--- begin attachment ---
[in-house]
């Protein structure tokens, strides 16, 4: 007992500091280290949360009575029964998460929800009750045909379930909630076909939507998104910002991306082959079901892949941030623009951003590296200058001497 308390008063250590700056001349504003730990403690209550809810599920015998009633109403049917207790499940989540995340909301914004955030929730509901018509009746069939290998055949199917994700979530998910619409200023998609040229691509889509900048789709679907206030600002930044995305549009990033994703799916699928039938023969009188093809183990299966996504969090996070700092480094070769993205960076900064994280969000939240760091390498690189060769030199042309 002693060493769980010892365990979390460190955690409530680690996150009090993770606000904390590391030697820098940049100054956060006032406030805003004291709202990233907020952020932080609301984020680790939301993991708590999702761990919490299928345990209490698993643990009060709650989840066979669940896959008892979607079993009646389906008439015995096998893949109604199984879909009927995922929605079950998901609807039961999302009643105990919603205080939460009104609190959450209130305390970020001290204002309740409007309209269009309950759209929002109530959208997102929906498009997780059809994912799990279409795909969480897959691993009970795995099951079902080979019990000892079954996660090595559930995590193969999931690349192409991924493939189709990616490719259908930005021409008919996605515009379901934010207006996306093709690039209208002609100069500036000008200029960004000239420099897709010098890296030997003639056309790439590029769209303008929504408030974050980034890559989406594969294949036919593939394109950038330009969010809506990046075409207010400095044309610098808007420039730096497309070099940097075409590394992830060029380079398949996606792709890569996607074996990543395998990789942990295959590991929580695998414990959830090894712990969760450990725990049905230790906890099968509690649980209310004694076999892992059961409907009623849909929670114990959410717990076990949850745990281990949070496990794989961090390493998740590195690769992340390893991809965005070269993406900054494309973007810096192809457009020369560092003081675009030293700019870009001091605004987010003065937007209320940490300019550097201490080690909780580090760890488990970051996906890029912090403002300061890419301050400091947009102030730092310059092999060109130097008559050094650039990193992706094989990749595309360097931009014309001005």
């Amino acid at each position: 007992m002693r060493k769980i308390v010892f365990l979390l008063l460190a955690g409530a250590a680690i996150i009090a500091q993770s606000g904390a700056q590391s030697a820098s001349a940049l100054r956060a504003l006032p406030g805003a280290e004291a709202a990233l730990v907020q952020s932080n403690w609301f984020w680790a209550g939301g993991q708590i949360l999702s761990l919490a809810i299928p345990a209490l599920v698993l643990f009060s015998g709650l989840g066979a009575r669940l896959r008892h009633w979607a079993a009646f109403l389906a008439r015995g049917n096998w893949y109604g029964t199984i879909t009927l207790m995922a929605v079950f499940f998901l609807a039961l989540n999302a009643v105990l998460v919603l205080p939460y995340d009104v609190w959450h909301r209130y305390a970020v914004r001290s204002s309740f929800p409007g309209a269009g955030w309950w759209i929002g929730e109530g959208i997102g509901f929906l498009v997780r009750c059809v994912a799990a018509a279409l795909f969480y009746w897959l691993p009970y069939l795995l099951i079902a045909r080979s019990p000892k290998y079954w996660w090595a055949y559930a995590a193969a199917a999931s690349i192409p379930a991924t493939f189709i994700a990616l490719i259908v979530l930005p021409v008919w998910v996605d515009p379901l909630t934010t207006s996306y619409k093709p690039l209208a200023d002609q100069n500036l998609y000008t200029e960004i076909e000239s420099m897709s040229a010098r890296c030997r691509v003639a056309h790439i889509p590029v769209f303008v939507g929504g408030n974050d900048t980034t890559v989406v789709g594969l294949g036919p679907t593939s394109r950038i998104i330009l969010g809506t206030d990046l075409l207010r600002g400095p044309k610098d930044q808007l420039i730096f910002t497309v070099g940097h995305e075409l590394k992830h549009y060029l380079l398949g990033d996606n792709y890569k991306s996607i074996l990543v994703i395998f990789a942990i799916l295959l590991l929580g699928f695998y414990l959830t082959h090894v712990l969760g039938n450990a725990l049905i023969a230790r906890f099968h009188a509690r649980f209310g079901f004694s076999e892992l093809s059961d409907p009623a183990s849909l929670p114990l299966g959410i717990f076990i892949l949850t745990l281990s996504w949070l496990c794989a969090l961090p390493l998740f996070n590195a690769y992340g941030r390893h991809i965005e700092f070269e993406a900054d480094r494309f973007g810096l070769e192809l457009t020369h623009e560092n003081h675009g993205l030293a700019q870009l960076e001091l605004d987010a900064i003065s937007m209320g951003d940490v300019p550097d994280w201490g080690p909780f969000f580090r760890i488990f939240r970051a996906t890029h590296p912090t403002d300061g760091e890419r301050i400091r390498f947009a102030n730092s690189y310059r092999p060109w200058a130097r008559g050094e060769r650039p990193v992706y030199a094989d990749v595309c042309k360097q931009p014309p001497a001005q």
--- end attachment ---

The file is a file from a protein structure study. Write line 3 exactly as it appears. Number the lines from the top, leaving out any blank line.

């Amino acid at each position: 007992m002693r060493k769980i308390v010892f365990l979390l008063l460190a955690g409530a250590a680690i996150i009090a500091q993770s606000g904390a700056q590391s030697a820098s001349a940049l100054r956060a504003l006032p406030g805003a280290e004291a709202a990233l730990v907020q952020s932080n403690w609301f984020w680790a209550g939301g993991q708590i949360l999702s761990l919490a809810i299928p345990a209490l599920v698993l643990f009060s015998g709650l989840g066979a009575r669940l896959r008892h009633w979607a079993a009646f109403l389906a008439r015995g049917n096998w893949y109604g029964t199984i879909t009927l207790m995922a929605v079950f499940f998901l609807a039961l989540n999302a009643v105990l998460v919603l205080p939460y995340d009104v609190w959450h909301r209130y305390a970020v914004r001290s204002s309740f929800p409007g309209a269009g955030w309950w759209i929002g929730e109530g959208i997102g509901f929906l498009v997780r009750c059809v994912a799990a018509a279409l795909f969480y009746w897959l691993p009970y069939l795995l099951i079902a045909r080979s019990p000892k290998y079954w996660w090595a055949y559930a995590a193969a199917a999931s690349i192409p379930a991924t493939f189709i994700a990616l490719i259908v979530l930005p021409v008919w998910v996605d515009p379901l909630t934010t207006s996306y619409k093709p690039l209208a200023d002609q100069n500036l998609y000008t200029e960004i076909e000239s420099m897709s040229a010098r890296c030997r691509v003639a056309h790439i889509p590029v769209f303008v939507g929504g408030n974050d900048t980034t890559v989406v789709g594969l294949g036919p679907t593939s394109r950038i998104i330009l969010g809506t206030d990046l075409l207010r600002g400095p044309k610098d930044q808007l420039i730096f910002t497309v070099g940097h995305e075409l590394k992830h549009y060029l380079l398949g990033d996606n792709y890569k991306s996607i074996l990543v994703i395998f990789a942990i799916l295959l590991l929580g699928f695998y414990l959830t082959h090894v712990l969760g039938n450990a725990l049905i023969a230790r906890f099968h009188a509690r649980f209310g079901f004694s076999e892992l093809s059961d409907p009623a183990s849909l929670p114990l299966g959410i717990f076990i892949l949850t745990l281990s996504w949070l496990c794989a969090l961090p390493l998740f996070n590195a690769y992340g941030r390893h991809i965005e700092f070269e993406a900054d480094r494309f973007g810096l070769e192809l457009t020369h623009e560092n003081h675009g993205l030293a700019q870009l960076e001091l605004d987010a900064i003065s937007m209320g951003d940490v300019p550097d994280w201490g080690p909780f969000f580090r760890i488990f939240r970051a996906t890029h590296p912090t403002d300061g760091e890419r301050i400091r390498f947009a102030n730092s690189y310059r092999p060109w200058a130097r008559g050094e060769r650039p990193v992706y030199a094989d990749v595309c042309k360097q931009p014309p001497a001005q």